Format: PNG Size: 564KB Download fileOpen Data

thumbnailFigure 9. Phylogenetic relationship of five component orders belonging to the subclass Copepoda based on Bayesian analysis. Two Branchiopoda and two Maxillopoda species were used as out-groups. Trees from various analyses are of the same topology. Only the tree inferred from original dataset using the model of CAT + mtArt is shown. Each group of four numbers at the branch nodes (clockwise) represents the Bayesian posterior probabilities of four analyses, Ori_ART, Ori_CAT, Bal_ART and Bal_CAT. The names were abbreviated as depicted in Figure 8.

The position of Copepoda within Pancrustacea is still unclear; the present analyses produced conflicting results using different methods. The uncertainty regarding the position of Copepoda within Pancrustacea is in part due to heterogeneity in evolutionary rates and nucleotide compositions within the lineage [64], and may be exacerbated by the derived nature of copepod mitochondrial sequences. Considering that copepods possess notably biased nucleotide compositional profiles, the recovery of the phylogenetic signal may be impeded by lineage-specific compositional heterogeneity. However, exclusion of strand-biased amino acids does not change the relative position of Copepoda (Figure 8), indicating that heterogeneous nucleotide composition may not play a key role in misleading phylogenetic analysis. Nevertheless, accelerated substation rates of copepods do mask and erode phylogenetic signals by attracting long-branched taxa together. One example concerns the previously well-accepted monophyletic group Branchiopoda [27,65], which was resolved polyphyletically by clustering A. franciscana with copepods in the original and balanced dataset under the mtArt model. However, analyses performed with only characters carrying a moderate evolutionary rate or with the CAT + mtArt, which has been confirmed as an effective model to overcome the effects of Long Branch Attraction (LBA) [68], consistently resolved a monophyletic Branchiopoda clade. Consequently, a possible LBA artefact could be introduced by the accelerated rate of evolution of the mitochondrial genomes of the sampled copepods and branchiopod. Therefore, the clustering of A. franciscana and copepods was regarded as a phylogenetic artefact due to the LBA rather than a sister grouping.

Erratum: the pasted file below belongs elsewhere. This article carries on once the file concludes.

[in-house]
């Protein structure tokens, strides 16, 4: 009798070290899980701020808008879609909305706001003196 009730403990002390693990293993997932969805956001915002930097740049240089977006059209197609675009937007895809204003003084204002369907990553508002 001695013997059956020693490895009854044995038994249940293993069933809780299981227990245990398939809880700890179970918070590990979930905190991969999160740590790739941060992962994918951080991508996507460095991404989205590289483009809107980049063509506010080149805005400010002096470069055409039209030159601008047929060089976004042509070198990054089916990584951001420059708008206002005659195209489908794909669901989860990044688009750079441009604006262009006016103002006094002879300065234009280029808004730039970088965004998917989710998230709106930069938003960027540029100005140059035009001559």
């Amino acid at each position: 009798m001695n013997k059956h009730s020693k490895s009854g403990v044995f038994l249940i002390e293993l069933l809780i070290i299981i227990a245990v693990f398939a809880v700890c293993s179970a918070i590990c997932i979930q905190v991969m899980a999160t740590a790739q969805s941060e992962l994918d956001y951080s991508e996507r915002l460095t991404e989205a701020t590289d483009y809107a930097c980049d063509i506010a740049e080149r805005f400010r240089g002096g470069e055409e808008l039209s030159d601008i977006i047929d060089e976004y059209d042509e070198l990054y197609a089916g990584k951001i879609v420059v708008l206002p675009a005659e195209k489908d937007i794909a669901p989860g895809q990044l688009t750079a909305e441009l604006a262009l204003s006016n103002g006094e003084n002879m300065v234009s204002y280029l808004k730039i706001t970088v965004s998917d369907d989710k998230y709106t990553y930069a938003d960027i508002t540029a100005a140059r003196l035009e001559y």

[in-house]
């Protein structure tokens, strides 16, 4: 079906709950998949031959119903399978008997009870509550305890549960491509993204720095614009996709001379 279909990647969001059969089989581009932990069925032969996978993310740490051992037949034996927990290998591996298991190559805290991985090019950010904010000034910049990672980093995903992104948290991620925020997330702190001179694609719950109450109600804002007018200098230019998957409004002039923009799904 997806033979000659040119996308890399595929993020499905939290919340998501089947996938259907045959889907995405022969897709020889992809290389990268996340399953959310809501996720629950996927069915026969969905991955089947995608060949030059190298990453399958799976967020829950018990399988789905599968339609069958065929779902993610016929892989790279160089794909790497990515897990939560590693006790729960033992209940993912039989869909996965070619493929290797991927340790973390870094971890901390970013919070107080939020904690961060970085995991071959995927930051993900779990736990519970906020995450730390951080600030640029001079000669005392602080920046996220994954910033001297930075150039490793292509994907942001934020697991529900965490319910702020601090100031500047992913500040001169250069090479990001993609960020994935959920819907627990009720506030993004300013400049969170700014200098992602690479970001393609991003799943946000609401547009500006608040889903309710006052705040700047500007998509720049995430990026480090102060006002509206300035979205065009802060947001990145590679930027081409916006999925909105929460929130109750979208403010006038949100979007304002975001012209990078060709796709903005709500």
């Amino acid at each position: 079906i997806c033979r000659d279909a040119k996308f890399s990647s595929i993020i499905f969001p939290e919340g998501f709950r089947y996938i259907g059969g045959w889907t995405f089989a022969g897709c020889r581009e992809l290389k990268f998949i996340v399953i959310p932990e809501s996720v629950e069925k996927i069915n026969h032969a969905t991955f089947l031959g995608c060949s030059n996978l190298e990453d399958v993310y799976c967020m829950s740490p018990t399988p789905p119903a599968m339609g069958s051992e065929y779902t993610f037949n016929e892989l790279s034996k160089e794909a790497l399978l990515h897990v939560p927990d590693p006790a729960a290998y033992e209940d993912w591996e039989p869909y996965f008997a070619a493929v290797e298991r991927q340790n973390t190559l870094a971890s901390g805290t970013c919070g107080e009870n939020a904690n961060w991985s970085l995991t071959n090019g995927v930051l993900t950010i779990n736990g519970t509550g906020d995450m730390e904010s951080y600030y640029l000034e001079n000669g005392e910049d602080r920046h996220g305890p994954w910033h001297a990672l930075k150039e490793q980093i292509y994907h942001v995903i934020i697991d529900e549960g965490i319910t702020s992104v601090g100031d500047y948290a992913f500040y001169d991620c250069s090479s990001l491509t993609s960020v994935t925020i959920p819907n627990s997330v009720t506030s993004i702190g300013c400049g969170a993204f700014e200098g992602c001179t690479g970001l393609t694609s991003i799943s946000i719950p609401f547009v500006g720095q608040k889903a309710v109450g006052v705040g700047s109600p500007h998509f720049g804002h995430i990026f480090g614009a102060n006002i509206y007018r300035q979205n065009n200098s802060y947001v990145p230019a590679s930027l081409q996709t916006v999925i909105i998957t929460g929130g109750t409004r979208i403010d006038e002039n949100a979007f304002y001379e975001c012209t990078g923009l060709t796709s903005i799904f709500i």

As for the position of Copepoda, four possible sister groups have been proposed in the present study (Figure 8): (1) Oligostraca including Ostracoda, Pentastomida, Branchiura [69], (2) Oligostraca plus Remipedia under the model of mtArt and (3) Branchiopoda, (4) Branchiopoda plus Malacostraca under the model of CAT + mtArt. It should be noted that by inspecting branch lengths, Copepoda, Oligostraca and Remipedia are rapidly evolving lineages. A decrease in support (PP = 0.37) for the close affinity of Oligostraca and Copepoda was observed in mtArt trees with the moderate-rate sites. Therefore, their grouping may be misleading owing to the artefact concerning the LBA, as the mtArt model is vulnerable to LBA artefacts. Consequently, although only moderately supported (PP from 0.66 to 0.76), the results obtained with the CAT + mtArt model, in which Copepoda was clustered in the monophyletic clade Vericrustacea, which joins Malacostraca, Branchiopoda, Thecostraca and Copepoda, are accepted in the present study. These results are compatible with a previous phylogenetic analysis based on nuclear protein-coding sequences [69].

The relationships among pancrustacean lineages are highly unstable, but several interesting findings resolved using various methods are noted. A monophyletic origin of Pancrustacea (Figures 7 and 8) is strongly supported by the current analyses, as recovered by a number of molecular studies on the bases of sequence data [16,65,70] or mitochondrial gene orders [71]. In accordance with other mitochondrial studies [72], monophyly of Hexapoda and Crustacea was rejected in the present study, although relationships among the component lineages remain unstable. However, it is noteworthy that the affinity of Insecta and Collembola was resolved under the model of CAT + mtArt, while the grouping of Collembola with Diplura was recovered under the model of mtArt using only moderate-rate sites. These results prevent the rejection of the monophyly of Hexapoda on the basis of mitochondrial genomic data alone. Contradictory conclusions from mitochondrial sequences and nuclear sequences [69,70,73] mean that the monophyly of Hexapoda and Crustacea are open questions. Traditional but controversial Maxillopoda was resolved paraphyletic/polyphyletic in the present analyses, where it can be sub-divided into three groups including Copepoda, Cirripedia and Pentastomida plus Branchiura. This division of Maxillopoda is in agreement with recent studies based on combined data of 18S rRNA and two mitochondrial markers [65], and nuclear protein-coding genes [69].

Intraspecific sequence variability and its utility for population genetic analysis